Organizing Notes

Bruce Gagnon is coordinator of the Global Network Against Weapons & Nuclear Power in Space. He offers his own reflections on organizing and the state of America's declining empire....

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Location: Brunswick, Maine, United States

I grew up in a military family and joined the Air Force in 1971 during the Vietnam War. It was there that I became a peace activist.

Friday, January 04, 2019

More from the streets of Asheville

 Yemen’s Ministry of Education, based in Sanaa, estimates that the Saudi-led coalition (which includes the U.S.) has destroyed  at  least 3,000 schools and partially damaged 1,300 others. Yemen once boasted 9,517 primary schools and 2,811 high schools.  Today, the  inability to pay teachers and staff combined with the systematic destruction of  Yemen’s civilian infrastructure may lead to the shutdown of the country’s remaining schools.


My friend Ken Jones again reporting during his two-week fast and vigil on the streets of Asheville trying to expand consciousness and concern about the war in Yemen.

I am standing on the corner with my sign and up comes a beautiful young man with sparkling eyes and a bright smile. He is holding pamphlets about Lord Krishna and is working the downtown area to pass the peace to the crowds of tourists.

“So what is going on with Yemen?” he asks. I don’t know a thing about it.”
I start with my usual spiel, citing the genocide facts: 57,000 killed so far from the war, 85,000 children under five years of age starved to death, 14 million at risk of famine (in a country of 28 million, that’s half the population), the largest cholera epidemic in the world. Especially horrific was the bombing of a school bus that killed 40 kids. The UN calls it the worst humanitarian crisis on earth.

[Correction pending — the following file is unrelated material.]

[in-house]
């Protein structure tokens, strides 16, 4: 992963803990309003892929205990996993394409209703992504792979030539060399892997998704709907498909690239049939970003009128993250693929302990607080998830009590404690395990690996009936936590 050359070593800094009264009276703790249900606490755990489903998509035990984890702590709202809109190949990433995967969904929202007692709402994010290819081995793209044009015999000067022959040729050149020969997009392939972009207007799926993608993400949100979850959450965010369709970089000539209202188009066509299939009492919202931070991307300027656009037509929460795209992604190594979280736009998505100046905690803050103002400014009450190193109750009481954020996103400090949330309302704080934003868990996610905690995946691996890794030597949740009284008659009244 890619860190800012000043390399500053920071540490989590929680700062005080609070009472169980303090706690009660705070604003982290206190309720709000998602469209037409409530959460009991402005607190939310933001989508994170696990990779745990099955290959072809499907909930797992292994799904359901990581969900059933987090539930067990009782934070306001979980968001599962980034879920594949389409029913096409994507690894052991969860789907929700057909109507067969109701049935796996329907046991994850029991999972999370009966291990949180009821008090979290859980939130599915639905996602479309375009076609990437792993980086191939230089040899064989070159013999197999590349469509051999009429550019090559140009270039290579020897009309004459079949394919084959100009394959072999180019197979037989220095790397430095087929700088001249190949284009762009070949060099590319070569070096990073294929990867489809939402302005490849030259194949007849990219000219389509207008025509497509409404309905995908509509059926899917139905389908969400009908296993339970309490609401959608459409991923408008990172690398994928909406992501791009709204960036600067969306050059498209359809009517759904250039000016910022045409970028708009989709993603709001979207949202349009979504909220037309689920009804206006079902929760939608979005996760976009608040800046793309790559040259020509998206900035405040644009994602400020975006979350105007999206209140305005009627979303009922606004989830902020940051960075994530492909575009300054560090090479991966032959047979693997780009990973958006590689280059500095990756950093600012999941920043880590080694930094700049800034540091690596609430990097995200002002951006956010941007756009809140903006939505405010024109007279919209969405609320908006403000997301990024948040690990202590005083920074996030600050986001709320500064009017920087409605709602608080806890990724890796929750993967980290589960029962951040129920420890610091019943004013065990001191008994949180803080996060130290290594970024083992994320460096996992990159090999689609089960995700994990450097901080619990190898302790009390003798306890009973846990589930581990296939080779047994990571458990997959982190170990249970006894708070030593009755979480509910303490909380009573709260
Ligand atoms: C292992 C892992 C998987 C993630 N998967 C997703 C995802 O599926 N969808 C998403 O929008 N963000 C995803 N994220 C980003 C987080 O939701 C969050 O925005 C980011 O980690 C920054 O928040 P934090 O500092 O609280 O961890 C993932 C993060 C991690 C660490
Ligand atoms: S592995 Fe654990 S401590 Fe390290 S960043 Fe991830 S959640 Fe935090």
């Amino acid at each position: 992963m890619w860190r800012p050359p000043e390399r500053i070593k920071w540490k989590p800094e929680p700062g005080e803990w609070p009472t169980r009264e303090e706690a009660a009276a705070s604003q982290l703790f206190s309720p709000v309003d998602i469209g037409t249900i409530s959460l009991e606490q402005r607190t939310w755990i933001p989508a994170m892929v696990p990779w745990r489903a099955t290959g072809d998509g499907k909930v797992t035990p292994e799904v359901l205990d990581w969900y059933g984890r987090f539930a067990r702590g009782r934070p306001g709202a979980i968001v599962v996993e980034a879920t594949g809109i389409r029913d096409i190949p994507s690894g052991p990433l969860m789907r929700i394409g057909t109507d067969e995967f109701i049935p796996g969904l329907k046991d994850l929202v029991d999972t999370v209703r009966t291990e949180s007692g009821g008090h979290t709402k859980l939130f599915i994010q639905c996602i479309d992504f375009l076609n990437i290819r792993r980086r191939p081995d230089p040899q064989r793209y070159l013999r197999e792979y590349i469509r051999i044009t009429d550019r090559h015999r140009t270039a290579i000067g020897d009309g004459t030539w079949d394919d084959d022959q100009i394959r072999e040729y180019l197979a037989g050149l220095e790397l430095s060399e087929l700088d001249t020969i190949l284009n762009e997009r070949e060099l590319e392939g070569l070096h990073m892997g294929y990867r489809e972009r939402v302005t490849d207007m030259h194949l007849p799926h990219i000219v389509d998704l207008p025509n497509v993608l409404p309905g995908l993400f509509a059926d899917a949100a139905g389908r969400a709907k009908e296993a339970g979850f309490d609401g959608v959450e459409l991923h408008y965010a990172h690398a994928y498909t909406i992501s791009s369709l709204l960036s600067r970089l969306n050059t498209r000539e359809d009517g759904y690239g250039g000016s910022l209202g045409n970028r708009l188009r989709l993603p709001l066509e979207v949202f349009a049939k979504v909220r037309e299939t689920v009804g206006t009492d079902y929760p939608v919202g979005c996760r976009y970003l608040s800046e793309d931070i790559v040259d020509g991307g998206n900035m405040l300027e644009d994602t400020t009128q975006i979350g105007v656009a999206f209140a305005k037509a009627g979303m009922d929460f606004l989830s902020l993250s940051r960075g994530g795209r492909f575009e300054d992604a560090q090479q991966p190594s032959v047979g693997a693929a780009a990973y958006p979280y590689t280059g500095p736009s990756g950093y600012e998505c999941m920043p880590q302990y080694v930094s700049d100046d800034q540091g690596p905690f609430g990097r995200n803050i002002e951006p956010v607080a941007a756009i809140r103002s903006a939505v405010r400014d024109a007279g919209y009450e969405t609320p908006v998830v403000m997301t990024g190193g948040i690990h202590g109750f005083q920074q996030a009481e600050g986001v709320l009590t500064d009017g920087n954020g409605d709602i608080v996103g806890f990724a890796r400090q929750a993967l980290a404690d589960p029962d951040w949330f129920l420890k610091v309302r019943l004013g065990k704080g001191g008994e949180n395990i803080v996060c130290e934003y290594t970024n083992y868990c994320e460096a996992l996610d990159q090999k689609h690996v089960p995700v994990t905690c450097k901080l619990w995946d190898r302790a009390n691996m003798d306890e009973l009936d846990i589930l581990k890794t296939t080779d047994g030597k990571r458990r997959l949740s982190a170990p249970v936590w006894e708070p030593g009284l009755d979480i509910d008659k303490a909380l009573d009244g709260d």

“But why is all this happening?” he asks, showing real concern. This is the first time in my vigil that someone has truly wanted to learn about all this and I pause in gratitude.

I try to keep it simple. I say there is a kind of complicated civil war going on between tribal rebels and an illegitimate government and that the “internationally recognized” government is basically a puppet of Saudi Arabia. There is a colonial relationship between rich Saudi Arabia and poor Yemen that goes back to the time of the Ottoman Empire. There is also oil and a pipeline at stake, religious differences between Shia and Sunni Muslims are exploited, and the manufactured pretext of an evil and and expansionist Iran is given as a public rationale.

I say that the U.S. is the force behind the Saudi bombings, supplying weapons, logistical support and intelligence. That this is our war, we keep it going, and we urgently need to end it.

All the while, my friend in Krishna is nodding his head and making the kindest eye contact. He quietly comments, “The world is a place of suffering and we have to seek a spiritual solution. Mine is the love of Krishna.” He tells me it makes him happy that I am here with my message and that my presence exudes light in more ways than one. He thanks me for my explanation. Then off he goes, with no proselytizing, just a loving smile. I feel blessed.

As he continued with his calling, I thought about the healing power of spiritual consciousness. I understand the importance of finding the Great Spirit within ourselves and in the world at large. And also living a life of love and compassion for others. But I also believe that we all need to move beyond our own personal salvation to work on healing the world. We can’t be satisfied with just being happy, we have to care enough for others to work for their happiness as well.

For me, that means political action, in the streets, on the side of the oppressed and the victims of racism, capitalism, militarism, and environmental destruction. Yes, it’s hard to keep a balance between the pain that comes from knowing and caring about all the world’s injustices and my own emotional well-being. But I can’t not look and I can’t not care. Can’t be silent or just go about my own privileged business.

Someone passing by last night asked me, “Why Yemen? Why not all the wars?”

“Right on,” I said. “Yemen is just one among many. But such a terrible one. And so ignored.”
And I thought of the story about the child tossing a beached starfish back into the ocean. An adult comes by and says, “Why are you wasting your energy on that? You can’t save all the starfish in the world.”And the child says, “Yes, but I saved that one.”

Jesus said we have to be like children to enter the kingdom of heaven. Amen.

~ Ken Jones
Asheville, North Carolina

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